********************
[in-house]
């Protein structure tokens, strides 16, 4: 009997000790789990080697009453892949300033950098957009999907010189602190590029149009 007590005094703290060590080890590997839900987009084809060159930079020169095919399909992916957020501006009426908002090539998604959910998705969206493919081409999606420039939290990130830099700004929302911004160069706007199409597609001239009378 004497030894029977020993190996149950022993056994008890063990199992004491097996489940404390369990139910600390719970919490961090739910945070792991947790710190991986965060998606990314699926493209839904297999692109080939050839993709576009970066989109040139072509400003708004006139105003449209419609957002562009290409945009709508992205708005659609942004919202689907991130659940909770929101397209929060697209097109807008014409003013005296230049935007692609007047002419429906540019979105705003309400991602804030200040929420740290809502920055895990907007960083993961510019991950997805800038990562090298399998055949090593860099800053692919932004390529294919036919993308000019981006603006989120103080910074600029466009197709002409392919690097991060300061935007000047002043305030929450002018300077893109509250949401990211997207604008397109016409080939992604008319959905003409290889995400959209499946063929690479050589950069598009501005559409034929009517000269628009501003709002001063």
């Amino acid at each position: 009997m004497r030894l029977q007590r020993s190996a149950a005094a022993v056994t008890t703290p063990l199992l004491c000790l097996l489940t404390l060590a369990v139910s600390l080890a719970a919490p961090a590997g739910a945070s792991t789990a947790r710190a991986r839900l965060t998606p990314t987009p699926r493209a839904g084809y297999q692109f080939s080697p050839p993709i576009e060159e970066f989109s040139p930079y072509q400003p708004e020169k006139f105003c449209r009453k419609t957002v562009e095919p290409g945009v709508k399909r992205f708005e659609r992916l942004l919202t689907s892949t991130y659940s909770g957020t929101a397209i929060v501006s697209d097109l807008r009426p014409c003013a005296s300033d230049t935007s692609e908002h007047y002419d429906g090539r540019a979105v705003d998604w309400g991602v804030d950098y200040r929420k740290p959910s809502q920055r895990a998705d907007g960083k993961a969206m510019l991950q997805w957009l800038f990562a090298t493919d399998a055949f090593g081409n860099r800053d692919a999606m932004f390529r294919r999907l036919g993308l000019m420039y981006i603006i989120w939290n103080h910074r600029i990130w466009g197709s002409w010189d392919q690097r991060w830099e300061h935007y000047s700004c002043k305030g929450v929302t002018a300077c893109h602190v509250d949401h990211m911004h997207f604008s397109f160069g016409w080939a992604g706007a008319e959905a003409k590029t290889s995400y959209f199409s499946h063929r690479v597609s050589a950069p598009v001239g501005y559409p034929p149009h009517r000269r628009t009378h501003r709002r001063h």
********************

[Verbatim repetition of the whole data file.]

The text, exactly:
[in-house]
């Protein structure tokens, strides 16, 4: 009997000790789990080697009453892949300033950098957009999907010189602190590029149009 007590005094703290060590080890590997839900987009084809060159930079020169095919399909992916957020501006009426908002090539998604959910998705969206493919081409999606420039939290990130830099700004929302911004160069706007199409597609001239009378 004497030894029977020993190996149950022993056994008890063990199992004491097996489940404390369990139910600390719970919490961090739910945070792991947790710190991986965060998606990314699926493209839904297999692109080939050839993709576009970066989109040139072509400003708004006139105003449209419609957002562009290409945009709508992205708005659609942004919202689907991130659940909770929101397209929060697209097109807008014409003013005296230049935007692609007047002419429906540019979105705003309400991602804030200040929420740290809502920055895990907007960083993961510019991950997805800038990562090298399998055949090593860099800053692919932004390529294919036919993308000019981006603006989120103080910074600029466009197709002409392919690097991060300061935007000047002043305030929450002018300077893109509250949401990211997207604008397109016409080939992604008319959905003409290889995400959209499946063929690479050589950069598009501005559409034929009517000269628009501003709002001063």
């Amino acid at each position: 009997m004497r030894l029977q007590r020993s190996a149950a005094a022993v056994t008890t703290p063990l199992l004491c000790l097996l489940t404390l060590a369990v139910s600390l080890a719970a919490p961090a590997g739910a945070s792991t789990a947790r710190a991986r839900l965060t998606p990314t987009p699926r493209a839904g084809y297999q692109f080939s080697p050839p993709i576009e060159e970066f989109s040139p930079y072509q400003p708004e020169k006139f105003c449209r009453k419609t957002v562009e095919p290409g945009v709508k399909r992205f708005e659609r992916l942004l919202t689907s892949t991130y659940s909770g957020t929101a397209i929060v501006s697209d097109l807008r009426p014409c003013a005296s300033d230049t935007s692609e908002h007047y002419d429906g090539r540019a979105v705003d998604w309400g991602v804030d950098y200040r929420k740290p959910s809502q920055r895990a998705d907007g960083k993961a969206m510019l991950q997805w957009l800038f990562a090298t493919d399998a055949f090593g081409n860099r800053d692919a999606m932004f390529r294919r999907l036919g993308l000019m420039y981006i603006i989120w939290n103080h910074r600029i990130w466009g197709s002409w010189d392919q690097r991060w830099e300061h935007y000047s700004c002043k305030g929450v929302t002018a300077c893109h602190v509250d949401h990211m911004h997207f604008s397109f160069g016409w080939a992604g706007a008319e959905a003409k590029t290889s995400y959209f199409s499946h063929r690479v597609s050589a950069p598009v001239g501005y559409p034929p149009h009517r000269r628009t009378h501003r709002r001063h």